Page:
Iman Shumpert has made the decision to kneel during the National Anthem, if given the chance. Here’s why American citizens should support his decision.
Americans should support Iman Shumpert‘s decision to protest the National Anthem. In today’s world, there are issues that can’t be swept under the rug any longer. If America wants to resolve it’s issues, it’s citizen’s need to refine the definition of what it means to be American and act accordingly.
After Cleveland Cavaliers shooting guard Iman Shumpert released a song called “His Story”, it was bound to draw the attention of music lovers and sports fans alike for a myriad of reasons. Shumpert drew headlines this summer after helping lock down Stephen Curry for large portions of minutes in the NBA Finals.
Despite the negative publicity, Shumpert is a down-to-earth guy who, despite his constant changes in hair styles, is consistent in the image he wants to convey. Shumpert deems himself to be a “spiritual gangster”.
In that phrase, he doesn’t mean he’s a thug that commits crimes but repents afterwards. He means that he’s a spiritual man cut from a tough cloth. A person who, despite the material wealth they’ve accumulated over the course of a career as a professional athlete, is still a reachable human being who is cognizant of what the average person is going through. The person who doesn’t have fame, fortune and the privilege that comes along with it.
Recognizing the issues in today’s society is to acknowledge that the principles that America is supposed to represent in theory aren’t being reflected in reality. In America, people expect to experience hope, love and justice. Instead, over the past few years there haven’t just been mass shootings that raise questions about gun regulation. There has been, unfortunately, a return to the societal issues of the past.
With saying that I was letting people know I’m not ok with it and that I respect Colin’s stance for sure. Now that it’s out there I know I will have to consult with my organization before any action is taken. The freedom of speech just opens people up to my mind which is why it’s on wax before hardwood.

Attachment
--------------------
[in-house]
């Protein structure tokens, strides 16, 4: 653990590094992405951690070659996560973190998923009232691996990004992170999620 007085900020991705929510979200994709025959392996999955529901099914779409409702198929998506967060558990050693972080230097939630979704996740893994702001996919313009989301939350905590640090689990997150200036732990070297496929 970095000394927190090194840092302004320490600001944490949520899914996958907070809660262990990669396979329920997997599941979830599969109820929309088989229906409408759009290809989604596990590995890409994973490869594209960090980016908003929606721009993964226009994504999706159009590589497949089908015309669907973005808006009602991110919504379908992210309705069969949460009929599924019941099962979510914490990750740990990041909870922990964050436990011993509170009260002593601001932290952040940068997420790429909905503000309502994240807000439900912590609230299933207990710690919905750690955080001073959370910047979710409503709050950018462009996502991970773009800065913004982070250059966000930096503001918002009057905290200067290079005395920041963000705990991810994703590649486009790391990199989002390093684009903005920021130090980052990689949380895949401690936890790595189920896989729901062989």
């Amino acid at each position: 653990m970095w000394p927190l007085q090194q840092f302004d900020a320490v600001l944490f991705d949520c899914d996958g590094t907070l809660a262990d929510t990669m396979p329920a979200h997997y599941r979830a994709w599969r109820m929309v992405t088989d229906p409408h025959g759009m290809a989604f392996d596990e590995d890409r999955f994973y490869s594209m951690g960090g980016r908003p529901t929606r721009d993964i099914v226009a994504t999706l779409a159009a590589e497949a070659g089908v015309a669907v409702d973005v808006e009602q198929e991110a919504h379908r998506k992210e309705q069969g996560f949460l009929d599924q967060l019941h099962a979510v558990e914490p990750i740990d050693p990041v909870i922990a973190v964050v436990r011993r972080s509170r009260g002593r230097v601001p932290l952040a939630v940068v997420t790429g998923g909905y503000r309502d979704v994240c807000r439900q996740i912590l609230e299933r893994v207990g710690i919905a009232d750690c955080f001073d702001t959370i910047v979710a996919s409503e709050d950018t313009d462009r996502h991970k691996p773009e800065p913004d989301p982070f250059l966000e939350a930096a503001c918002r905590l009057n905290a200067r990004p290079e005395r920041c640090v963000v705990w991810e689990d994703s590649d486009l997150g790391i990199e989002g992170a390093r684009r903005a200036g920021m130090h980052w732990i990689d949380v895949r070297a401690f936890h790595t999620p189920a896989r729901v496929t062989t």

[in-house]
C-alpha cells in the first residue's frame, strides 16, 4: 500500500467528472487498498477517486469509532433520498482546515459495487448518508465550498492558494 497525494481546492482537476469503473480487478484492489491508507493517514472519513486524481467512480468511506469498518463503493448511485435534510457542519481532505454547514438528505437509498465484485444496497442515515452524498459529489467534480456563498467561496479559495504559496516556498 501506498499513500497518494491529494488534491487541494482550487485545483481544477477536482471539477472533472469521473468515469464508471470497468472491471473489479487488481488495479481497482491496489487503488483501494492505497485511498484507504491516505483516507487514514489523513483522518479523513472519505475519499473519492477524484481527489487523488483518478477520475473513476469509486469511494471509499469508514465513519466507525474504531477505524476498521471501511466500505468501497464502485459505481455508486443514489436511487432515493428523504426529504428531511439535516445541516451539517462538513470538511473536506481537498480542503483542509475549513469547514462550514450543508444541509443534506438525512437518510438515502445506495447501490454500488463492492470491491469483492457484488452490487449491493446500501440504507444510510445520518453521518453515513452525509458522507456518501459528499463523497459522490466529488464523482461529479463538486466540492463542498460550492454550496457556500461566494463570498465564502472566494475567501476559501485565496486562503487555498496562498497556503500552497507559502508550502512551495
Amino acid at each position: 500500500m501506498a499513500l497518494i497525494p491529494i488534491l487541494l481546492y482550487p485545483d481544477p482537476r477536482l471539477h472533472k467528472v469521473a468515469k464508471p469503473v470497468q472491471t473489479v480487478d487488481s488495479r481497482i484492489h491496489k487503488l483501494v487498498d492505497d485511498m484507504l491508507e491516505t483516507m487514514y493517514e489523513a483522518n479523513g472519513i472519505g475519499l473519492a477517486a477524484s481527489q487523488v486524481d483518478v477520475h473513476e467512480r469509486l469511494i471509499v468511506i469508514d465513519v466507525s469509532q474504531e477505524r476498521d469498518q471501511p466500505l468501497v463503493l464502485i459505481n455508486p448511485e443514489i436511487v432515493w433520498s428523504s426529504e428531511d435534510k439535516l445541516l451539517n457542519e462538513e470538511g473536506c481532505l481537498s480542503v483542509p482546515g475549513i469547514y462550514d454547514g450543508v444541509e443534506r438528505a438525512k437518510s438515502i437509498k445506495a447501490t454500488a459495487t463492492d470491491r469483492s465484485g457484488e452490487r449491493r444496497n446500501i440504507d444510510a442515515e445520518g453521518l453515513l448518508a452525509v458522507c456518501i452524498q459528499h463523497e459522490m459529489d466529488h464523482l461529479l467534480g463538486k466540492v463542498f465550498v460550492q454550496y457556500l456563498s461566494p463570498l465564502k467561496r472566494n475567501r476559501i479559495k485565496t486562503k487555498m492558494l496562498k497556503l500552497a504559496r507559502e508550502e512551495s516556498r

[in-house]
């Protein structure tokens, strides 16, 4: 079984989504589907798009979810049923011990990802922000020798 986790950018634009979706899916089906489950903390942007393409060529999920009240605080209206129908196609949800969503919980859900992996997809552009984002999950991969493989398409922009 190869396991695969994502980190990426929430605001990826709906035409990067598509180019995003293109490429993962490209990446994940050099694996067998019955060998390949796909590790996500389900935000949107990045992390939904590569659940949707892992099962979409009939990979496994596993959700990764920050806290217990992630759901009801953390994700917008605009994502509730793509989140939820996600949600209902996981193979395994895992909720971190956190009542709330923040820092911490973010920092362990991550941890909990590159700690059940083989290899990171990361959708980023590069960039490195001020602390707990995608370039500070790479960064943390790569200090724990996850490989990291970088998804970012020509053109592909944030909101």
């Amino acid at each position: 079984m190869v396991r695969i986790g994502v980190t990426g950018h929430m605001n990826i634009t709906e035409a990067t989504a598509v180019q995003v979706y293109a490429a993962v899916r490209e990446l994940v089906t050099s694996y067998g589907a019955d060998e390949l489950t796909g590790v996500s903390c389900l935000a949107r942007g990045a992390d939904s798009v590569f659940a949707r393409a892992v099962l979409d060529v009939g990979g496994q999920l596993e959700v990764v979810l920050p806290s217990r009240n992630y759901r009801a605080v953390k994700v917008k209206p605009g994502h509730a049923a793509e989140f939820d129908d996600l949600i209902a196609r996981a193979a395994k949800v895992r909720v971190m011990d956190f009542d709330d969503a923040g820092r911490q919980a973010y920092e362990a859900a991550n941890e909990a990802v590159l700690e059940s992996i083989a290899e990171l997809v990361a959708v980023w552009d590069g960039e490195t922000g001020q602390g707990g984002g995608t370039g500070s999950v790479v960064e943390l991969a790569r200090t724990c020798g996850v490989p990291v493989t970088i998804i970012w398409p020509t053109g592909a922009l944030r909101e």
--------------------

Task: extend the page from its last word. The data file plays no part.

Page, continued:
In his song, “His Story”, Shumpert makes it clear that he still connects to the oppressed and downtrodden people in America’s society. As he says “ya best believe/I’ma take me a knee for the anthem”, his message is clear. He doesn’t stand for what he believes the country currently represents. Like Colin Kaepernick for the San Francisco 49ers, Shumpert plans to take a knee during the national anthem to voice his displeasure with the current state of American society.
In the annotation to the song on the website Genius, Shumpert says that he will indeed sit during the National Anthem if given the permission by the Cleveland Cavaliers organization and the NBA, who requires players to stand for the National Anthem.
However, Shumpert should be careful in expressing the message he wants to convey. There are certainly men and women who have fought in wars with other countries in order for America to have the very same rights Shumpert wants to express. Yet, the current conflict America faces is internal, domestic and divisive. The issue is Americans versus Americans.
As a result, though all Americans are represented by the same flag, to say that the flag represents different ideals to different groups is accurate because in reality there is no standard treatment of Americans by people in positions of power.
Perhaps, the people who have the power to be the oppressor’s should see every American citizen as American rather than categorize them by the color of their skin. Perhaps, terms such as African-American, Mexican-American, Native American and Caucasian-American are terms that, after having been built into the psyche of American citizens, are naturally divisive terms that separate the country.
Perhaps, being an American does represent a people from a well-developed country that provides people with opportunities they don’t have in other places, but doesn’t represent a tight-knit group who helps each other succeed in any way possible.
As Shumpert kneels during the National Anthem, if allowed, these are questions the American people should ponder. Shumpert’s decision not to stand for a flag that not only represents the American people’s sense of togetherness, but also a deep-seeded divisiveness is justifiable. Shumpert’s potential protest will be another instance that illuminates a disturbing reality in America. All Americans are equal, but there are people in positions of power who don’t act according to that principle.